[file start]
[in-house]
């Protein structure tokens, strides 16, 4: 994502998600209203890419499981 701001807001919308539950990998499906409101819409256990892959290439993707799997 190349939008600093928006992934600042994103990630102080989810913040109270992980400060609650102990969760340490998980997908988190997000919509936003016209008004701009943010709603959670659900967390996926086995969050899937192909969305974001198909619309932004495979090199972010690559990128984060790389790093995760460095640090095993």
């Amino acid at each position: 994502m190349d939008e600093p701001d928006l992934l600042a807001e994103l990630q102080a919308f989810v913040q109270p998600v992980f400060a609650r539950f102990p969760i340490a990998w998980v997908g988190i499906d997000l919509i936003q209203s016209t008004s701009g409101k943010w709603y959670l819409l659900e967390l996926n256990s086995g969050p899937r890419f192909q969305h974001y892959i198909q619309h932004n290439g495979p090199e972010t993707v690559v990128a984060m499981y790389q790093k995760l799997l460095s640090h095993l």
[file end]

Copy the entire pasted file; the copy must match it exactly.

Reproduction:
[in-house]
């Protein structure tokens, strides 16, 4: 994502998600209203890419499981 701001807001919308539950990998499906409101819409256990892959290439993707799997 190349939008600093928006992934600042994103990630102080989810913040109270992980400060609650102990969760340490998980997908988190997000919509936003016209008004701009943010709603959670659900967390996926086995969050899937192909969305974001198909619309932004495979090199972010690559990128984060790389790093995760460095640090095993």
């Amino acid at each position: 994502m190349d939008e600093p701001d928006l992934l600042a807001e994103l990630q102080a919308f989810v913040q109270p998600v992980f400060a609650r539950f102990p969760i340490a990998w998980v997908g988190i499906d997000l919509i936003q209203s016209t008004s701009g409101k943010w709603y959670l819409l659900e967390l996926n256990s086995g969050p899937r890419f192909q969305h974001y892959i198909q619309h932004n290439g495979p090199e972010t993707v690559v990128a984060m499981y790389q790093k995760l799997l460095s640090h095993l």